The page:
I don't have too much to say about yesterday's events, except to note that the victims are very much in my thoughts, and in my heart.
Reading through the Times coverage this morning, however, I caught this
Mayor Michael R. Bloomberg of New York, who has waged a national campaign for stricter gun laws, offered a political challenge. "Maybe it's time that the two people who want to be president of the United States stand up and tell us what they are going to do about it," Mr. Bloomberg said during his weekly radio program, "because this is obviously a problem across the country."
Luke O'Dell of the Rocky Mountain Gun Owners, a Colorado group on the other side of the debate over gun control, took a nearly opposite view. "Potentially, if there had been a law-abiding citizen who had been able to carry in the theater, it's possible the death toll would have been less."
Some survivors thought at first they were witnessing a promotional stunt.
The gunman, wearing what Aurora Police Department officials described as nearly head-to-toe "ballistic gear," including a throat protector and leggings, plus a gas mask and a long black coat, came in through a parking lot exit door near the screen of Theater 9.
It's quite clear that neither Obama nor Romney will be proposing any kind of legislation in this instance
. The national Democratic party has basically fled the field, in terms of gun control--modest or otherwise. I think this about right:
"Nothing happened when a congresswoman was shot in the head," said Matt Bennett, a co-founder of Third Way, a centrist think tank in Washington. "Nothing happens when dozens of kids are shot in a movie theater. It's a terrible truth, but it is the truth nonetheless."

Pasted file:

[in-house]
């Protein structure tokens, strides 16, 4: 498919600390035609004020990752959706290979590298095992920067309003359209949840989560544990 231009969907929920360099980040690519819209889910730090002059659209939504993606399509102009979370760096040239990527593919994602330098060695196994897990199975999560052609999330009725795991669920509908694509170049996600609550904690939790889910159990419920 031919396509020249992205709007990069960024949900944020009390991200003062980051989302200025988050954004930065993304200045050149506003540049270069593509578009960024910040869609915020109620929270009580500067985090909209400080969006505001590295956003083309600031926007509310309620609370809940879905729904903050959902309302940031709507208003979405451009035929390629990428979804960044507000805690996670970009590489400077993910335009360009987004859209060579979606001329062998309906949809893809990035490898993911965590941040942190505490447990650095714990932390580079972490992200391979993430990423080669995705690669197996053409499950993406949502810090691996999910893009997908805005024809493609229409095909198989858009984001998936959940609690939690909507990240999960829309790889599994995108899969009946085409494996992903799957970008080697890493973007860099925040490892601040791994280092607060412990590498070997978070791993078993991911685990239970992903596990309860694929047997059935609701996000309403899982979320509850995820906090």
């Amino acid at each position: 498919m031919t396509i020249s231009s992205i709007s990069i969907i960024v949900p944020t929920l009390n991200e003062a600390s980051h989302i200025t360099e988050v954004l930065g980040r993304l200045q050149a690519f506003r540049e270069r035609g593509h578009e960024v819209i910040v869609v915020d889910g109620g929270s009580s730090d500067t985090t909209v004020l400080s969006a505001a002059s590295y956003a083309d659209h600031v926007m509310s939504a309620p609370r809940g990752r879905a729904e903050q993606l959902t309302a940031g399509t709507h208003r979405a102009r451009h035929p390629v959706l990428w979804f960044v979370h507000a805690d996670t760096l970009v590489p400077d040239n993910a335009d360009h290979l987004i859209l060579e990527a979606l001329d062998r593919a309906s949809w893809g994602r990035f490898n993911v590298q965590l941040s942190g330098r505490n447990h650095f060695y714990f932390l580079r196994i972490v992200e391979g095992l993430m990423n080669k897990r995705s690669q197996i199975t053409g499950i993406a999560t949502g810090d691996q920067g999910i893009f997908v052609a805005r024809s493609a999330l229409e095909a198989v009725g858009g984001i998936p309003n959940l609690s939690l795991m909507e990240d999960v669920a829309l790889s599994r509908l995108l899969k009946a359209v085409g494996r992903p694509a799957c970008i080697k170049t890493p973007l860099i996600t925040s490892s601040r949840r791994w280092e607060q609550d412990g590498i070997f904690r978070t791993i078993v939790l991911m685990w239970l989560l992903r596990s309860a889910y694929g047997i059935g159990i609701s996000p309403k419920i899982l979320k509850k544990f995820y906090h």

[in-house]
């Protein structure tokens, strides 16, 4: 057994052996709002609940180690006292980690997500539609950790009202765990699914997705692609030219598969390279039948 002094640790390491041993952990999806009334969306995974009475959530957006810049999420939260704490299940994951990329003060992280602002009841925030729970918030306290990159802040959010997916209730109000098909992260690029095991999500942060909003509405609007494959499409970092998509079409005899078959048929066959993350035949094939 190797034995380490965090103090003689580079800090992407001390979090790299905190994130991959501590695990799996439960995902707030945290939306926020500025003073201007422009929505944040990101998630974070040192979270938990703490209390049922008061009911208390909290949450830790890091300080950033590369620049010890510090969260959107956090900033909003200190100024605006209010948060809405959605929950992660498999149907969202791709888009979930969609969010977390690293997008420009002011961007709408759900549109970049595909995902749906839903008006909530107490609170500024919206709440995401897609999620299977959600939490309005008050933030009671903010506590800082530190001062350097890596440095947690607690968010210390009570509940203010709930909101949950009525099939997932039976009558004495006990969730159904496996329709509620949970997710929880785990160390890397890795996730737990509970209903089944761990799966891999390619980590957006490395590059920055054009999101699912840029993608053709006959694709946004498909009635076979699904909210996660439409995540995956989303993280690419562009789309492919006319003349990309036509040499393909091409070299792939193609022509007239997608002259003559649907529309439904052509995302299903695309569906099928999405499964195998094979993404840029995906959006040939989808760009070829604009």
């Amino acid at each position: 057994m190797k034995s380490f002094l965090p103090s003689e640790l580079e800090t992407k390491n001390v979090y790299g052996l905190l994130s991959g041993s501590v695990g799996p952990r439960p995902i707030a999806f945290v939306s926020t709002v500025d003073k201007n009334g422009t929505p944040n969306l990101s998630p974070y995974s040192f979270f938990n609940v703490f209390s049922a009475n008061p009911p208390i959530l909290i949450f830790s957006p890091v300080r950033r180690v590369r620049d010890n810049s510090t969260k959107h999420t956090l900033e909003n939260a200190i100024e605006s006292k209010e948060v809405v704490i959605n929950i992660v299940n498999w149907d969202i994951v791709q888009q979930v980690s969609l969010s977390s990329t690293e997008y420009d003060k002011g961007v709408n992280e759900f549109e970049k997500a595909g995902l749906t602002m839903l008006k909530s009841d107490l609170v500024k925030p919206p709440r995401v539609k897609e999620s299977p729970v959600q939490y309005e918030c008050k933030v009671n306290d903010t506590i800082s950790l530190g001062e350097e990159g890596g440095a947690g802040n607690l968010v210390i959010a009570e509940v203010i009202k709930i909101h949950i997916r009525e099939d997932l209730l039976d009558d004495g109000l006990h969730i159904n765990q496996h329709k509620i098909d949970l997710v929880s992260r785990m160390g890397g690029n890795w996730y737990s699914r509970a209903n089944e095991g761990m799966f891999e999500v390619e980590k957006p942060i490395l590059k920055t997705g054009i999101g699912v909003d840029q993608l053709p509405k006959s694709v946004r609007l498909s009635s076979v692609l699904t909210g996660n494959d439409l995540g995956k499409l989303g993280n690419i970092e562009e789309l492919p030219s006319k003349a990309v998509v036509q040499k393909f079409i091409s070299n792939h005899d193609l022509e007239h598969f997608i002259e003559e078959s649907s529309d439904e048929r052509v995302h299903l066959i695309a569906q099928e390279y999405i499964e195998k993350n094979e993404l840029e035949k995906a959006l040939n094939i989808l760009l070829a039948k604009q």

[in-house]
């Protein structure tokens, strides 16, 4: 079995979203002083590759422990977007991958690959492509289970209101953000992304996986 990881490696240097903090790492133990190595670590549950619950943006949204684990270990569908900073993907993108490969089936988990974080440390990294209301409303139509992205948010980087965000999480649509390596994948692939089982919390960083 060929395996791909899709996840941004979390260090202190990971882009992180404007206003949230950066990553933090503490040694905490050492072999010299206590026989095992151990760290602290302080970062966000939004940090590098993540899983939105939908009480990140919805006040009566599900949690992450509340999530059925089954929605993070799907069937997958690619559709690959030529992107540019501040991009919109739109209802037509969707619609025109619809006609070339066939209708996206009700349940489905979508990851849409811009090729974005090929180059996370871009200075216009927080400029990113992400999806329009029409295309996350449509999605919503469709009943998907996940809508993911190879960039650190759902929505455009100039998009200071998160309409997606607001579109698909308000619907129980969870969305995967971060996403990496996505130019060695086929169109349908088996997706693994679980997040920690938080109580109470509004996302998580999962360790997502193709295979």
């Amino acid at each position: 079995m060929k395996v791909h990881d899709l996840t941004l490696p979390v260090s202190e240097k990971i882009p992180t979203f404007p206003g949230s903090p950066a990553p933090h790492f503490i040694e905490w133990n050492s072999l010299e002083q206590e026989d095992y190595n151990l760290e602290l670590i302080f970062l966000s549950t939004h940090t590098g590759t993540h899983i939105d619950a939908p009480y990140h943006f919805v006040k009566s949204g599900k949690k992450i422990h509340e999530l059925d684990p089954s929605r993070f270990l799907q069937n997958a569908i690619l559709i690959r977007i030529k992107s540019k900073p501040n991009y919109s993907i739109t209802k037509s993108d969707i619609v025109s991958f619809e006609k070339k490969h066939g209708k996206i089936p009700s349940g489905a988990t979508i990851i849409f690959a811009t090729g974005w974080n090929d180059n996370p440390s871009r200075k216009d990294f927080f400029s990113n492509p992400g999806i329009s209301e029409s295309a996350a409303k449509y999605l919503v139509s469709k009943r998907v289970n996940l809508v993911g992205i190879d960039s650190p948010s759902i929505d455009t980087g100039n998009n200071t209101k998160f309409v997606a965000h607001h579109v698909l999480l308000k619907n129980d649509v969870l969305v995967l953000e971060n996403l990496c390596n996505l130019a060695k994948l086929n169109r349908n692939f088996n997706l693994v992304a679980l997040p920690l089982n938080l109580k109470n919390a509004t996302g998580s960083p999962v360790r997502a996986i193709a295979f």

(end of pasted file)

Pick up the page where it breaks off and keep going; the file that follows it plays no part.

It's worth thinking about what kind of legislation this would even be, and what it would be designed to prevent. But what interests me is the opposing logic--that had there been someone in the crowd who was armed this tragedy could have been lessened the body-count. I'm not, by any means, anti-self-defense. I pretty much believe that when you initiate violence, you have put your life on the roulette table and whatever happens is on you.
But there's something fantastical about O'Dell's argument, when you carry it out. It's worth considering the wisdom of waging a shoot-out in a crowded theater with a mad-man in body-armor. More than that, we should consider the import of the the argument's implication--a fully, and heavily, armed citizenry. If we all are going to agree to be armed, surely I don't want my arms to be inferior to the arms of my potential adversaries--a category including virtually any other citizen. The Aurora shooter was evidently in full body-armor. I need to upgrade to hand-grenades. And so we arrive at a kind of personal arms race,
And we arrive at a world with minimal trust in the state's ability to deploy violence on our behalf--a distrust of the authorities whom we pay to protect us, a cynicism which says those authorities are beyond reform, and that only through this personal arms race, can a person sleep at night.
And too we are left with the deeply held belief that, somehow, we can always outgun those who would do us harm, or at least our end can come at the place of our choosing. Now we are cousined to immortality. Now we are chin-level with our various Gods.
It's worth considering what we mean by a safer society, and whether it can be secured through a cold war of all against all. It's worth asking if the world really needs more George Zimmermans.
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is a national correspondent for The Atlantic
, where he writes about culture, politics, and social issues. He is the author of The Beautiful Struggle
, Between the World and Me,
and We Were Eight Years in Power